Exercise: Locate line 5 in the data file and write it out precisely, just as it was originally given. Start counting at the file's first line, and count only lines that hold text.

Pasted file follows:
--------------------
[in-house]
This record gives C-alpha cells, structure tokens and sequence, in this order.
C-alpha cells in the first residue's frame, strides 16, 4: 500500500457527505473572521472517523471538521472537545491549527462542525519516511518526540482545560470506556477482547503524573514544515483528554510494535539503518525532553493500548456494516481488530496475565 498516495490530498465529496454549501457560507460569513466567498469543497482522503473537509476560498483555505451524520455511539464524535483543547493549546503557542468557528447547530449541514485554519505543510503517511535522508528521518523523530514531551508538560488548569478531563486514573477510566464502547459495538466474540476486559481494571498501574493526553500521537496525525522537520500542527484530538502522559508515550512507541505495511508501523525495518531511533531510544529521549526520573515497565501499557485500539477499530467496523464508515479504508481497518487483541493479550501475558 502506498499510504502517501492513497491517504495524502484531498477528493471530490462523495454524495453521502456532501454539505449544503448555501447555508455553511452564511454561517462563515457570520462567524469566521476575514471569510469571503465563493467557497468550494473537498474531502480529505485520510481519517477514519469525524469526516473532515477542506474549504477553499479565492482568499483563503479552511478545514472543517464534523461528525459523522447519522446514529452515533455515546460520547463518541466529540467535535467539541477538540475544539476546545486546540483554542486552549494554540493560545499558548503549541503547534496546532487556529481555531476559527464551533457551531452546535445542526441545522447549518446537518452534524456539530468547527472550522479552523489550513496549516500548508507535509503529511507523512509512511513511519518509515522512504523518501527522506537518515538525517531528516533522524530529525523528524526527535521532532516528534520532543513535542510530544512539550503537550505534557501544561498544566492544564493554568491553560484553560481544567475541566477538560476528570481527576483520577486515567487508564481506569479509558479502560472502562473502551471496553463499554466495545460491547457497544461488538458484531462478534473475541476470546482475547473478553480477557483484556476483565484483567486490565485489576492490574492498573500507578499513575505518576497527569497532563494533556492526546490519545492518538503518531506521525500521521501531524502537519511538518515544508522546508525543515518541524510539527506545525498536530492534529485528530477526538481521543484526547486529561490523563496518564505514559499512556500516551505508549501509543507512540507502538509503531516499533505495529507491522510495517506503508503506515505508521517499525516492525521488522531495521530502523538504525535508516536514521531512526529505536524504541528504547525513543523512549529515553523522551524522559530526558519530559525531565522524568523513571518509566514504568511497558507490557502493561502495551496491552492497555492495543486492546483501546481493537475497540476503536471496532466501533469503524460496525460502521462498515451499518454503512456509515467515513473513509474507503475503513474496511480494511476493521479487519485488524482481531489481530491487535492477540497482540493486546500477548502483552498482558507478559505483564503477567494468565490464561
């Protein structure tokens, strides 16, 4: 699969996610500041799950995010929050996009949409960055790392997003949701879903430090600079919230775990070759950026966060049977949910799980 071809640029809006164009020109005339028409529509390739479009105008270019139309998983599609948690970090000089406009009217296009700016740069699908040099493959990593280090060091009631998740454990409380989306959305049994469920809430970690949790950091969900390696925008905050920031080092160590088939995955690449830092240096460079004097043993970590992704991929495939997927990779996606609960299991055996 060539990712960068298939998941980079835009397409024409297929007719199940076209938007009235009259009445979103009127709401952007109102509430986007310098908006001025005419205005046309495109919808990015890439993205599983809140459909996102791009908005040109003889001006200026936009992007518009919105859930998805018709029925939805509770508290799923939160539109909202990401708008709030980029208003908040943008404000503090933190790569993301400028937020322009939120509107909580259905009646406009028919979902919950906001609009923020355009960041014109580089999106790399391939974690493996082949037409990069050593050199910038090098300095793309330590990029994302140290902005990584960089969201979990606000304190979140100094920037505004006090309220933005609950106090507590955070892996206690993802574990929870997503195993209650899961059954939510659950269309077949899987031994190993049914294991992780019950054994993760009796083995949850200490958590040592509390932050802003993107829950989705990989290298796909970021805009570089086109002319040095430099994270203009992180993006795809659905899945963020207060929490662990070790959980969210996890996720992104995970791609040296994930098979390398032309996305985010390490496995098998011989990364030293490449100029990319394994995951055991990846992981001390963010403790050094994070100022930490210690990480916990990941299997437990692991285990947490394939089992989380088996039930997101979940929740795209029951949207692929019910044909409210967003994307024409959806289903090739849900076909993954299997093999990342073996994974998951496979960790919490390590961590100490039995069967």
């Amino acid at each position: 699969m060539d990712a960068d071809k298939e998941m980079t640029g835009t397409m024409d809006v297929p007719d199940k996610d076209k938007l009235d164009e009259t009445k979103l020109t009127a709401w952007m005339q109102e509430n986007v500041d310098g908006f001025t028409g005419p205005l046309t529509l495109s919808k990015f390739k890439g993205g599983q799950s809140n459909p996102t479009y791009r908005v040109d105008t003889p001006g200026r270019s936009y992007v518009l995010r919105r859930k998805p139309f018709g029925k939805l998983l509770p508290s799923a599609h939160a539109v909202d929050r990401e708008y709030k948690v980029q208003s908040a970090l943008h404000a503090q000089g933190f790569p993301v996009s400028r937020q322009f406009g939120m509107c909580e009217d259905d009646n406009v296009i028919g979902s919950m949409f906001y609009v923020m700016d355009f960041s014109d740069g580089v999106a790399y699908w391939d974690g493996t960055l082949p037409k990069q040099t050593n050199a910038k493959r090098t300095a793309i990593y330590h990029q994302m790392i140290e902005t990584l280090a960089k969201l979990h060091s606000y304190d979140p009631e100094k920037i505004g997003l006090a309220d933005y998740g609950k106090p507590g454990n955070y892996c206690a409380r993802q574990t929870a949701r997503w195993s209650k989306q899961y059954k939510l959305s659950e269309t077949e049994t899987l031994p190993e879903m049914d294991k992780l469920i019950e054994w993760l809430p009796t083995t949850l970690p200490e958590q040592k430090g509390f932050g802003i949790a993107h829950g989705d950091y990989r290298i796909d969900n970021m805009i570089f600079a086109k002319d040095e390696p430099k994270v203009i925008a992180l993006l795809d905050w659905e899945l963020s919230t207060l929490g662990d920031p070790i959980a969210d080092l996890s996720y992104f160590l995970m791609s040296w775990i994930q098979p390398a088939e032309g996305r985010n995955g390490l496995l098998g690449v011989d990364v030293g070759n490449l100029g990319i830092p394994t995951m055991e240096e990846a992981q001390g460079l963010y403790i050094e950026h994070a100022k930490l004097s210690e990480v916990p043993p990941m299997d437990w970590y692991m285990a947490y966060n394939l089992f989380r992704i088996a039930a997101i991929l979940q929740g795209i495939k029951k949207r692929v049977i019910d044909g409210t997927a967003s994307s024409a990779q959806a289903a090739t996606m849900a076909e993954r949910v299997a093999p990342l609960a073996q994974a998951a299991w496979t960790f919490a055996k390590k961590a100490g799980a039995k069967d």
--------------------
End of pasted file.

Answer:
């Amino acid at each position: 699969m060539d990712a960068d071809k298939e998941m980079t640029g835009t397409m024409d809006v297929p007719d199940k996610d076209k938007l009235d164009e009259t009445k979103l020109t009127a709401w952007m005339q109102e509430n986007v500041d310098g908006f001025t028409g005419p205005l046309t529509l495109s919808k990015f390739k890439g993205g599983q799950s809140n459909p996102t479009y791009r908005v040109d105008t003889p001006g200026r270019s936009y992007v518009l995010r919105r859930k998805p139309f018709g029925k939805l998983l509770p508290s799923a599609h939160a539109v909202d929050r990401e708008y709030k948690v980029q208003s908040a970090l943008h404000a503090q000089g933190f790569p993301v996009s400028r937020q322009f406009g939120m509107c909580e009217d259905d009646n406009v296009i028919g979902s919950m949409f906001y609009v923020m700016d355009f960041s014109d740069g580089v999106a790399y699908w391939d974690g493996t960055l082949p037409k990069q040099t050593n050199a910038k493959r090098t300095a793309i990593y330590h990029q994302m790392i140290e902005t990584l280090a960089k969201l979990h060091s606000y304190d979140p009631e100094k920037i505004g997003l006090a309220d933005y998740g609950k106090p507590g454990n955070y892996c206690a409380r993802q574990t929870a949701r997503w195993s209650k989306q899961y059954k939510l959305s659950e269309t077949e049994t899987l031994p190993e879903m049914d294991k992780l469920i019950e054994w993760l809430p009796t083995t949850l970690p200490e958590q040592k430090g509390f932050g802003i949790a993107h829950g989705d950091y990989r290298i796909d969900n970021m805009i570089f600079a086109k002319d040095e390696p430099k994270v203009i925008a992180l993006l795809d905050w659905e899945l963020s919230t207060l929490g662990d920031p070790i959980a969210d080092l996890s996720y992104f160590l995970m791609s040296w775990i994930q098979p390398a088939e032309g996305r985010n995955g390490l496995l098998g690449v011989d990364v030293g070759n490449l100029g990319i830092p394994t995951m055991e240096e990846a992981q001390g460079l963010y403790i050094e950026h994070a100022k930490l004097s210690e990480v916990p043993p990941m299997d437990w970590y692991m285990a947490y966060n394939l089992f989380r992704i088996a039930a997101i991929l979940q929740g795209i495939k029951k949207r692929v049977i019910d044909g409210t997927a967003s994307s024409a990779q959806a289903a090739t996606m849900a076909e993954r949910v299997a093999p990342l609960a073996q994974a998951a299991w496979t960790f919490a055996k390590k961590a100490g799980a039995k069967d």